A concealed soffit uplight is used at the intersection of the kitchen soffit and the dining room soffit.  The Alpro dining room soffit is covered in a separate BUILDblog post here.

A re-lite to the bedroom beyond maintains natural light and views throughout the unit (left of the concrete wall).

Three “Casino” pendants lights by Tobias Grau are positioned above the dining room table.  These lights have the ability to change color when desired.

The building uses a lateral system of concrete shearwalls; three of these walls were left exposed in the unit and a smooth concrete skim coat was applied over the top.  The wall pictured in the dining room (above) has a small aluminum channel attached above – a modern picture rail for hanging art.

[Photo by BUILD LLC]

Backlit sliding glass doors on the cabinets hug the wall and open up to floating shelves near the window.

[Photos by BUILD LLC]

The den above also serves as a guest room.  The sliding Raumplus floor to ceiling glass doors fully enclose the space.

[Photo by BUILD LLC]

A “Tequila Sunrise” Caesarstone countertop sits above a Henrybuilt floating walnut vanity.

Recessed ceiling lighting creates light without the fixture getting in the way.  Continuous LED bar lights by LED Power are used at the soffit condition.

Bathroom fixtures include Vola faucets and shower controls -these are some of the most beautiful plumbing fixtures we’ve worked with.

[Photo by BUILD LLC]

A grid of glass tiles by Pental envelopes the shower, 4” x 4” stone is sloped at the floor to a 3” deep drainage trough.  The trough is capped with a perforated metal grate manufactured by McNichols Co.  This makes for an even shower floor and hides the drain.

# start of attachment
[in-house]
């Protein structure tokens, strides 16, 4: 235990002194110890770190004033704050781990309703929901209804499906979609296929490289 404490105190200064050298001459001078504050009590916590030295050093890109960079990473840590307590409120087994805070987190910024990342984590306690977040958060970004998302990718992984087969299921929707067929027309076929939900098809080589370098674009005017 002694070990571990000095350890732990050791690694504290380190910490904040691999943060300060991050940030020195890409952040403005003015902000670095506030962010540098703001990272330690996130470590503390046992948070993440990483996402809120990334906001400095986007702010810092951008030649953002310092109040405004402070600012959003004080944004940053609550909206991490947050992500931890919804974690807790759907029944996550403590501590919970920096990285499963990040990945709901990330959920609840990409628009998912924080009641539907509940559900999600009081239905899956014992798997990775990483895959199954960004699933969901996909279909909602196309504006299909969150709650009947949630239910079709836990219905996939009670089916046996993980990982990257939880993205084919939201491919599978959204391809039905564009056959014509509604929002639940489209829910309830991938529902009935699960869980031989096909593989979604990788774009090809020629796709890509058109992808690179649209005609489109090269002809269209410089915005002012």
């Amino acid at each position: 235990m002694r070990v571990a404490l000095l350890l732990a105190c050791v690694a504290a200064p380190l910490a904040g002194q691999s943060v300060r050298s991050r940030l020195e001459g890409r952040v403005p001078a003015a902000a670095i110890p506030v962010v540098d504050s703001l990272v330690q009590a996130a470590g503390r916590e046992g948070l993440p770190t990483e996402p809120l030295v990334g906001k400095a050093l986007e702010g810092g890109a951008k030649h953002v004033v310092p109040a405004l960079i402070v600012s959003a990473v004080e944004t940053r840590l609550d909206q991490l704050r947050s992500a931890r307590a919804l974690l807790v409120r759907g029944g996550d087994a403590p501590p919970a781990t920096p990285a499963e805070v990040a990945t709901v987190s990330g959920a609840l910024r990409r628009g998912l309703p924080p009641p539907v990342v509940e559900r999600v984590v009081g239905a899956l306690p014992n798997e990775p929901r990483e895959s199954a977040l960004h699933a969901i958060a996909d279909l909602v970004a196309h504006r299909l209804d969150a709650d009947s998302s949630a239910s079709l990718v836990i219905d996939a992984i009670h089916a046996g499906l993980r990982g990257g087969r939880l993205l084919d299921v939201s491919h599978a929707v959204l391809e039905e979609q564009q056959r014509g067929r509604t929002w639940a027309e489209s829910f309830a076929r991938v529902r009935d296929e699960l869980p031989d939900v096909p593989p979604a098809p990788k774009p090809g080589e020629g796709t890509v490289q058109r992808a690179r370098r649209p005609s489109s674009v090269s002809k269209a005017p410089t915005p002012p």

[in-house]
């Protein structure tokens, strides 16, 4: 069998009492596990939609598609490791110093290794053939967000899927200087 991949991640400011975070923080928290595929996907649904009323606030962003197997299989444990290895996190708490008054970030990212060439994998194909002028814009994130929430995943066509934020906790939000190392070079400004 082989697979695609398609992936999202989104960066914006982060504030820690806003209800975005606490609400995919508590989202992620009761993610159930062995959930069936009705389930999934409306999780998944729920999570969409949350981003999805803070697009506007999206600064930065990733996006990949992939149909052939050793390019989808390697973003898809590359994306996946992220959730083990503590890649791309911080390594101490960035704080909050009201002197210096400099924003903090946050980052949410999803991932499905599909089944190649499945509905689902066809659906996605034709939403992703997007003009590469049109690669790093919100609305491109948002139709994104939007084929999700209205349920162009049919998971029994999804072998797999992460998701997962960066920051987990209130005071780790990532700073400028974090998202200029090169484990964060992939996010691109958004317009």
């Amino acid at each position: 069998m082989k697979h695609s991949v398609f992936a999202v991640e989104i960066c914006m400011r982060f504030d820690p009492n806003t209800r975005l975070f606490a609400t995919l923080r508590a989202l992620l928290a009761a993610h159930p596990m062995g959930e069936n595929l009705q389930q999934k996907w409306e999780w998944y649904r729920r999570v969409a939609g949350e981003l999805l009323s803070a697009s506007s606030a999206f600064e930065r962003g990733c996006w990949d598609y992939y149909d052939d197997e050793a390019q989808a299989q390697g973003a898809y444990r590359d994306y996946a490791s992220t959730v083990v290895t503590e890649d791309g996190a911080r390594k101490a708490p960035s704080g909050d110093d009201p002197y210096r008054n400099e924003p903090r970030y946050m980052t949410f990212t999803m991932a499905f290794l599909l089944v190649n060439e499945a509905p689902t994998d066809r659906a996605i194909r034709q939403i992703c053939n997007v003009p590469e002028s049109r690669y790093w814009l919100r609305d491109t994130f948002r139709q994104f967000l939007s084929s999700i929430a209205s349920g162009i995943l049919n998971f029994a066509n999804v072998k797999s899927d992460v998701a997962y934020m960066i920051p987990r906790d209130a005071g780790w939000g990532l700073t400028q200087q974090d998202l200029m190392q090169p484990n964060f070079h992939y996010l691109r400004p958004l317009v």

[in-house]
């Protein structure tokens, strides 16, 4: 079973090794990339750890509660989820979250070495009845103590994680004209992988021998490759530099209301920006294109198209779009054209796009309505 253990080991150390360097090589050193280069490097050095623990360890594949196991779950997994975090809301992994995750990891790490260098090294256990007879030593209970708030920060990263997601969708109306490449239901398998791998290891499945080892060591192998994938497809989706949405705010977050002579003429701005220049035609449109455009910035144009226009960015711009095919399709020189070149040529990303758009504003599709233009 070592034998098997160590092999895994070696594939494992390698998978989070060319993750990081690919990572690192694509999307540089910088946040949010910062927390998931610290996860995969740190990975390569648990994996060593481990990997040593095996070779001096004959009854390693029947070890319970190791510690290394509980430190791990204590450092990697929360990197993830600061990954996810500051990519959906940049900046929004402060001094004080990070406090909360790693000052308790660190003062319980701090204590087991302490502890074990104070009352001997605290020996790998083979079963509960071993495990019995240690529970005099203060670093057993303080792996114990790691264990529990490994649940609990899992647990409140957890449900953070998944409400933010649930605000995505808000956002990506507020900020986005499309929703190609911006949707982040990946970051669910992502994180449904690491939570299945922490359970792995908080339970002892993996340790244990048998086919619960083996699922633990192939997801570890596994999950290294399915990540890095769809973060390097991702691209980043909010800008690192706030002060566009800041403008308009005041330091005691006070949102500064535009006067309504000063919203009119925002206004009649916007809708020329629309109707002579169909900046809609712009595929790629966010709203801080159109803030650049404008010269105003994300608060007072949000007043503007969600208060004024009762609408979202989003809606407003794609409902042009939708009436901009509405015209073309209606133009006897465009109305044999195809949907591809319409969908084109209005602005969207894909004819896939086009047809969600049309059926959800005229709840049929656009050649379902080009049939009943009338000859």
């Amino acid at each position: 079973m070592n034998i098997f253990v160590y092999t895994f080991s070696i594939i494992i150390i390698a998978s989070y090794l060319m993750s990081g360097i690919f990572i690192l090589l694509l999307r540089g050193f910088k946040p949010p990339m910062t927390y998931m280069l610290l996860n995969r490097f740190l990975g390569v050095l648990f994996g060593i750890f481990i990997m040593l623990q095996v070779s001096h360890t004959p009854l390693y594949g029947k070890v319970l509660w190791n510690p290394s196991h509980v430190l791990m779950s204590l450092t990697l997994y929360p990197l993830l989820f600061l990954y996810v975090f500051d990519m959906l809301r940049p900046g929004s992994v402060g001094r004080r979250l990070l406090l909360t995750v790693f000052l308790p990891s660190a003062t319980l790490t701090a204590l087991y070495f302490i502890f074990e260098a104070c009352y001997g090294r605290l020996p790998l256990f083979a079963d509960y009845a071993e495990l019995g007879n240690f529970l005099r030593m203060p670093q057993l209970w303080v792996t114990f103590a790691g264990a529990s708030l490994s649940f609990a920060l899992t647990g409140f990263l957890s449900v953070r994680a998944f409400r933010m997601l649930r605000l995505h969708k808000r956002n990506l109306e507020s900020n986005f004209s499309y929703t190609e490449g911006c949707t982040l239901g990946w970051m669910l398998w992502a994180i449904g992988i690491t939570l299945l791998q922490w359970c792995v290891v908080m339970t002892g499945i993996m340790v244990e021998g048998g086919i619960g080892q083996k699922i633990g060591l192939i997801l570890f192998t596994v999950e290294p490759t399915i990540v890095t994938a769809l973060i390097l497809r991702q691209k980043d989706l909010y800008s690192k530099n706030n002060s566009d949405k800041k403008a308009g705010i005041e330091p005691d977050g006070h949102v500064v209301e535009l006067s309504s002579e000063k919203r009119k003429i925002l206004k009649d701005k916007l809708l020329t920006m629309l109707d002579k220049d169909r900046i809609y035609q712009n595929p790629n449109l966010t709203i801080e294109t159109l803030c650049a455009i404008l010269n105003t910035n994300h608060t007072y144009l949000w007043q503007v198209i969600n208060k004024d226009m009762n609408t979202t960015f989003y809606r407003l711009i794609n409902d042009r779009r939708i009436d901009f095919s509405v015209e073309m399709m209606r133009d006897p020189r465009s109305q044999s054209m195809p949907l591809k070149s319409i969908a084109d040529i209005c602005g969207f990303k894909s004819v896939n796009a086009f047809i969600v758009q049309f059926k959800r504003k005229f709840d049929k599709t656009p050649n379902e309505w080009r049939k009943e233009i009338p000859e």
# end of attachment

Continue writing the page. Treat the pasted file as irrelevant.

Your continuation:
[Photo by BUILD LLC]

A set of four Raumplus floor to ceiling sliding glass doors conceal the master bedroom closet.  The top track is recessed into the drywall lid for a clean look.

[Photo by BUILD LLC]

The gem of the project is the open tread riser stairway featured in a previous BUILDblog post.  Horizontal and vertical transparent panels separate the stair from the shower below, allowing silhouettes to be seen through the stairs.

[Photo by BUILD LLC]

Lift-up doors at the lower landing allow access to storage bins below the stairs.

The steel handrails were fabricated by Zinke Design and have a blackened finish.

[Photo by BUILD LLC]

The landing panels are 2” acrylic panels sanded down for an even translucent effect, the vertical panels are “Varia Modern Drift Green” manufactured by 3-Form.

[Photo by BUILD LLC]

The downtown, mountain and Puget Sound views from the unit are exceptional; Modern Backyard is responsible for the exterior design at the decks and rooftop which include an irrigation system.

The project is designed and built as a 1,500 square foot cabinet.  Many of the project’s greatest features are concealed (pocketed shades, pocketed doors, reflected lighting). The unit uses a Sonos system as its “brain”, which allows control of the lighting, audio, and shade systems.  These systems are integrated together in a composition that has been intricately and meticulously detailed for every square inch of the project.

The general contractor is Charter Construction, whose motto is “Whatever it takes”.  There are challenges on any project and Charter did whatever it took and brought the project in within the prescribed budget.  Thank you to Eric and Norm who have a been a pleasure to work with.

For additional photos and information go to the BUILD website.